Pain In Left Side
Because abdominal pain is so common, and is often hard for patients to describe, it can be difficult for doctors to diagnose. However, being able to pinpoint the pain can help. If you are experiencing pain in your left side and do not know what is causing it, Fastmed Urgent Care can help. Our network of walk-in clinics, located throughout Arizona and North Carolina, are equipped with on-site labs and X-rays, so you never have to spend extra time waiting for specialized care.
Ouch! What Is This Pain in My Left Side?
Feeling pain in your left side may be a symptom of several health conditions:
- Crohn’s disease is a chronic inflammatory condition of the gastrointestinal tract that most commonly affects the end of the small bowel and the beginning of the colon. The symptoms of Crohn’s disease include diarrhea, rectal bleeding, abdominal cramps, and constipation.
- Irritable bowel syndrome affects the large intestine, but unlike Crohn’s disease, irritable bowel syndrome does not increase your risk of colorectal cancer. Symptoms include: cramping, abdominal pain, bloating, gas, and diarrhea.
- Ectopic pregnancy happens when a fertilized egg stays in your fallopian tube instead of traveling to your uterus. It is reported that 1 in 50 pregnancies result in an ectopic pregnancy, and most result in miscarriage.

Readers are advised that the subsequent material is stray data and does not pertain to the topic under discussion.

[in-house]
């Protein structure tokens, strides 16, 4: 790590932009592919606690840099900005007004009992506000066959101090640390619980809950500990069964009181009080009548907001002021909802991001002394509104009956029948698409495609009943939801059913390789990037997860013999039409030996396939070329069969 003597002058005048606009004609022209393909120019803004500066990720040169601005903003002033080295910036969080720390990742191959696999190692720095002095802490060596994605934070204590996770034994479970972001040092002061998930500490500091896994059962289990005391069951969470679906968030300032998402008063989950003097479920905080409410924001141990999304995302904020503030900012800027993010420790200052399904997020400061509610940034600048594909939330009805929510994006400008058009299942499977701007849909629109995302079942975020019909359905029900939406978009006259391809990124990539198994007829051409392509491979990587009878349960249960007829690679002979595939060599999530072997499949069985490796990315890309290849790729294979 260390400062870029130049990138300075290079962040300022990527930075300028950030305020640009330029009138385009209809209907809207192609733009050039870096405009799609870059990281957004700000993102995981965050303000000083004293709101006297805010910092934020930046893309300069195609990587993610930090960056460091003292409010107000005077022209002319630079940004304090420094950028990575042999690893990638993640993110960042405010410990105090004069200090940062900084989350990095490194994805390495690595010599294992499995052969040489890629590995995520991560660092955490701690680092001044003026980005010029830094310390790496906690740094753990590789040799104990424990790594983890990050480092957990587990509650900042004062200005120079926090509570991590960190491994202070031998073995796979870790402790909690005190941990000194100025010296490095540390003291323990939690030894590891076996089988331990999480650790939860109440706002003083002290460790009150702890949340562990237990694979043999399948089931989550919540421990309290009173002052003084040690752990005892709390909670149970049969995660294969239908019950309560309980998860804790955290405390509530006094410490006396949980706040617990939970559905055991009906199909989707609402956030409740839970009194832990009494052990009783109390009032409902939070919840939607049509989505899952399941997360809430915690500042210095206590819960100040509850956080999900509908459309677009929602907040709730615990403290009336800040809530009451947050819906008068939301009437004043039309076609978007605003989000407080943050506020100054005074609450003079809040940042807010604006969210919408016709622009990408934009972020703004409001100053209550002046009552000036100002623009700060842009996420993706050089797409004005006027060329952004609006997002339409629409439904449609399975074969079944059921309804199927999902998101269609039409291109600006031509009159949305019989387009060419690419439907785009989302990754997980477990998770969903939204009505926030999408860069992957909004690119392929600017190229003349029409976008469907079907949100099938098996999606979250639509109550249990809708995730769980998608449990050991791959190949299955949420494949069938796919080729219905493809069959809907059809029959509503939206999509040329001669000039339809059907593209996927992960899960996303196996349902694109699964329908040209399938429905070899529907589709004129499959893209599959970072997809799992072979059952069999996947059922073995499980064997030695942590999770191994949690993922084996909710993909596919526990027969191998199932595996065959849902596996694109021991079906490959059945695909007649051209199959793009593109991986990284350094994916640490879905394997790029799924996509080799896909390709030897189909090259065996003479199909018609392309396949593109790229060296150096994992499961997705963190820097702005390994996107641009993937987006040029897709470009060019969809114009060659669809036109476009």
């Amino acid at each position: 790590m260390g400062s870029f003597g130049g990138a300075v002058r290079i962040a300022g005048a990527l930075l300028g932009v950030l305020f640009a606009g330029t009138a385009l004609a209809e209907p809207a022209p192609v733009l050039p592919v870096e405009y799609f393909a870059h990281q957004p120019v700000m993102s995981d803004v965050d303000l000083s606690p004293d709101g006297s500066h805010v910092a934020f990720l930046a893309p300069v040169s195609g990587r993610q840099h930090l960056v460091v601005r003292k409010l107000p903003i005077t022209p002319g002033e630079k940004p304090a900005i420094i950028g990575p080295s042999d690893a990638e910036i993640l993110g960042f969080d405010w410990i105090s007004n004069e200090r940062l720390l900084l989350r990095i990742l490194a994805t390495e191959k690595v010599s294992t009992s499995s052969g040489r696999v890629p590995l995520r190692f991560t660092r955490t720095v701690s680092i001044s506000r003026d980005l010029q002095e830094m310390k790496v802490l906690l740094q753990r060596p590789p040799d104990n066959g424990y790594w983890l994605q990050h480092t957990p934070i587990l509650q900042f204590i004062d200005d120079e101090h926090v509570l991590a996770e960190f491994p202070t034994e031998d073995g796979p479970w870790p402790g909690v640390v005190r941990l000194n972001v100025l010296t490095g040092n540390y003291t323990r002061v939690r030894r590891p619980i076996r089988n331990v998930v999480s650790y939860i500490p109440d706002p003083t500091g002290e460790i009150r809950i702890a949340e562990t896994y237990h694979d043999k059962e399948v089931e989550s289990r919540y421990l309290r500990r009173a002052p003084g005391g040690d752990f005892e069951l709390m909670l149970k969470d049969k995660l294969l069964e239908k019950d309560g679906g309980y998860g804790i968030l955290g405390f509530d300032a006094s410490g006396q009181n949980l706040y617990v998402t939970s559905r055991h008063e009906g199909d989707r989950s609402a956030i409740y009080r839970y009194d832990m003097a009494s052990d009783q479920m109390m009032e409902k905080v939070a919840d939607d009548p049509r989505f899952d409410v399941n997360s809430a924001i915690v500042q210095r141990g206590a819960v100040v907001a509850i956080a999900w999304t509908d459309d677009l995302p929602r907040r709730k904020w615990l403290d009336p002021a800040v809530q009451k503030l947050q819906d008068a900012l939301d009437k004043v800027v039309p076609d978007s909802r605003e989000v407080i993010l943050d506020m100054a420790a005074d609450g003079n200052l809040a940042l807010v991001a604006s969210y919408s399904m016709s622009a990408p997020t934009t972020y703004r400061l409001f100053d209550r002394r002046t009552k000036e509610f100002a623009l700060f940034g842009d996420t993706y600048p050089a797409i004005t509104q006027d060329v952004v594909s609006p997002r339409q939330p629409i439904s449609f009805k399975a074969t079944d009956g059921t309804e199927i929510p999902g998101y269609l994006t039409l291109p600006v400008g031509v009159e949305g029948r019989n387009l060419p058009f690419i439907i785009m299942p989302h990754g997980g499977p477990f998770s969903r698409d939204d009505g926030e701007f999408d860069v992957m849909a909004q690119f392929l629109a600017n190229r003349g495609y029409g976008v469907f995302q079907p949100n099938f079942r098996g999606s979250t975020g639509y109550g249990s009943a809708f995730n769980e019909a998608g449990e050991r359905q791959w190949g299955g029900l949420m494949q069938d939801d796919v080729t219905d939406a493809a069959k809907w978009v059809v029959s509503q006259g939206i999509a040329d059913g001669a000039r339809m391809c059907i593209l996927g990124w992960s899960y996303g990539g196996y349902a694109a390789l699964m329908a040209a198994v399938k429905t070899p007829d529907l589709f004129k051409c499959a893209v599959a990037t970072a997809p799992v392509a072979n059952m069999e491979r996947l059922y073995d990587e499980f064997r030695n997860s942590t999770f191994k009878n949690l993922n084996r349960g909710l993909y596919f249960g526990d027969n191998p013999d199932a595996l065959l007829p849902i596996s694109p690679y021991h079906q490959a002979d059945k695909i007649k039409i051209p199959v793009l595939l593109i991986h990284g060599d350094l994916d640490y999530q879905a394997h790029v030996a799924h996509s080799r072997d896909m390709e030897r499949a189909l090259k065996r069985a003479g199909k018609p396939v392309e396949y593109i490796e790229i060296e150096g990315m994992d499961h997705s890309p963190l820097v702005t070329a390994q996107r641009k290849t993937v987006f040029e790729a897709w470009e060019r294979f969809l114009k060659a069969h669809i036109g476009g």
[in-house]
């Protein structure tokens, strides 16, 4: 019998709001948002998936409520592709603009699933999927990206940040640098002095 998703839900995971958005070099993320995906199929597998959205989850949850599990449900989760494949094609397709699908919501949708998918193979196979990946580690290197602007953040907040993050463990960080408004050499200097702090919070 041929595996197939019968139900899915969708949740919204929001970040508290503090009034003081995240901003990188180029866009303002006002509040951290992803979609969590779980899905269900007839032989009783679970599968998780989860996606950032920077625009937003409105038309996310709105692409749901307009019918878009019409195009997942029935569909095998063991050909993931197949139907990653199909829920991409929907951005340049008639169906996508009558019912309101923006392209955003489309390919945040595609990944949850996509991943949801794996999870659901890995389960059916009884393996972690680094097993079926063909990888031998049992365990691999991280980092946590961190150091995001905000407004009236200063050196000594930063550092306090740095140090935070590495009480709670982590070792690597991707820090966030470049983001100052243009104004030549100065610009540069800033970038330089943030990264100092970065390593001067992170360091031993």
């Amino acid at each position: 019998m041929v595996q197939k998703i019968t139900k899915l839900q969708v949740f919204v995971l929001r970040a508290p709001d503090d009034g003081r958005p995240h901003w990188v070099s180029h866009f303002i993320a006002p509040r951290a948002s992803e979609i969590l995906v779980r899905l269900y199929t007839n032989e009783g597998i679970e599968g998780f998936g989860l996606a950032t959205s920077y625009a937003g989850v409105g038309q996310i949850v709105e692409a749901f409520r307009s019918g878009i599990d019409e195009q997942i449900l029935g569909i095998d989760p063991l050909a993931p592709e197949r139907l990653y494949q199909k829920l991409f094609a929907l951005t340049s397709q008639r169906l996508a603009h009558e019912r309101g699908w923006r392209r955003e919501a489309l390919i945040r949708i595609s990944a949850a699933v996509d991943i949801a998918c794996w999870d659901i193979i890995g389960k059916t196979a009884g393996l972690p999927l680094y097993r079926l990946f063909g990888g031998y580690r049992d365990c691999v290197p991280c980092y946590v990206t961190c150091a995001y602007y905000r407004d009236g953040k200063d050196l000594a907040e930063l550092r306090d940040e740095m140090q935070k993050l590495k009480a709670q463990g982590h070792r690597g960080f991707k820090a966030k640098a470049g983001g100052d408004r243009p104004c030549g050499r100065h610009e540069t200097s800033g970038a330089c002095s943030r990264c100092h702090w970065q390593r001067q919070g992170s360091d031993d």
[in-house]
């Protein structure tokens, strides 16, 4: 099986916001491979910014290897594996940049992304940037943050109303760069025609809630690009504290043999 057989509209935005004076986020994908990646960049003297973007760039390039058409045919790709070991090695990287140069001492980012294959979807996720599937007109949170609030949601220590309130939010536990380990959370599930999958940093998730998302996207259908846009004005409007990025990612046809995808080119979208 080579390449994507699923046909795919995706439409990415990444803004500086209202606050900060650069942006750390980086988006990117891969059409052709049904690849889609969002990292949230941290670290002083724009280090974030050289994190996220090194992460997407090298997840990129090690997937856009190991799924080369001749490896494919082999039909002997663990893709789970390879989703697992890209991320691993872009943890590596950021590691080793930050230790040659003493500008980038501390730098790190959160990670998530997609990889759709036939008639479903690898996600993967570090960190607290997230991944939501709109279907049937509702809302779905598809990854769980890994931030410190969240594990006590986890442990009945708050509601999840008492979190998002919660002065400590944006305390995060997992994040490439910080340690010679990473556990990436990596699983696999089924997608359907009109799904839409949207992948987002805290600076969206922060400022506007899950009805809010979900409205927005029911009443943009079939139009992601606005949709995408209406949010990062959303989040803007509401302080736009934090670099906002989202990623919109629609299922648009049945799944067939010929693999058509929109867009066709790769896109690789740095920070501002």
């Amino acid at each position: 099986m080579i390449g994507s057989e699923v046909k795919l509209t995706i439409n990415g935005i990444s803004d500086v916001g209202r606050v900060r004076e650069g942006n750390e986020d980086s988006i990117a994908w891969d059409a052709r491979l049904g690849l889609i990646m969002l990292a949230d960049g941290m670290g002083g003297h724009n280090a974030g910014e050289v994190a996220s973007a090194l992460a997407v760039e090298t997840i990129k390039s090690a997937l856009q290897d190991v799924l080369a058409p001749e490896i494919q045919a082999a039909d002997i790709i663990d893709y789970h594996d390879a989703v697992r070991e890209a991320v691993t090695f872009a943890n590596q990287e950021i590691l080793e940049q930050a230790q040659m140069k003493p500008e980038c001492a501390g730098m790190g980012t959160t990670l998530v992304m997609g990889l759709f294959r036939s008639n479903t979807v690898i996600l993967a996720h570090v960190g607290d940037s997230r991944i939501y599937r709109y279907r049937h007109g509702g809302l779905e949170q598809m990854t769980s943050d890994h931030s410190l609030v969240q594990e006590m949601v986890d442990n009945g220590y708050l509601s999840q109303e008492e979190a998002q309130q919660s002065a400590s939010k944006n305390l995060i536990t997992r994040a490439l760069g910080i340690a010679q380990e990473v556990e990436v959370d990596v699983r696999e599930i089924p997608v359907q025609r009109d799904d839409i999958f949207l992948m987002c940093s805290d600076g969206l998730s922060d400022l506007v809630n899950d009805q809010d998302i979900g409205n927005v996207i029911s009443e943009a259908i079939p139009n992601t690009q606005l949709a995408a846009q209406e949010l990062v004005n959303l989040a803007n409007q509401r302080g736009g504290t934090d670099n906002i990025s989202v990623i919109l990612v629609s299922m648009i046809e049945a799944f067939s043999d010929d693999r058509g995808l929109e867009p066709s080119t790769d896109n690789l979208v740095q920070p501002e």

- Kidney stones are mineral deposits that form inside your kidneys and usually do not cause any serious health problems. However, the deposits can cause extreme pain in your left side and sometimes require surgery if you are unable to pass them on your own.
Helping you feel better is our single goal at FastMed. In addition to providing high-quality, cost-effective medical care, it is important that our patients are treated with courteous attention and concern. Our medical professionals are available 7 days a week, with no appointment necessary; FastMed is an affordable alternative to the emergency room for non-life-threatening conditions. Check-in online today!
The content presented on this page is not intended to diagnose health problems or take the place of professional medical care.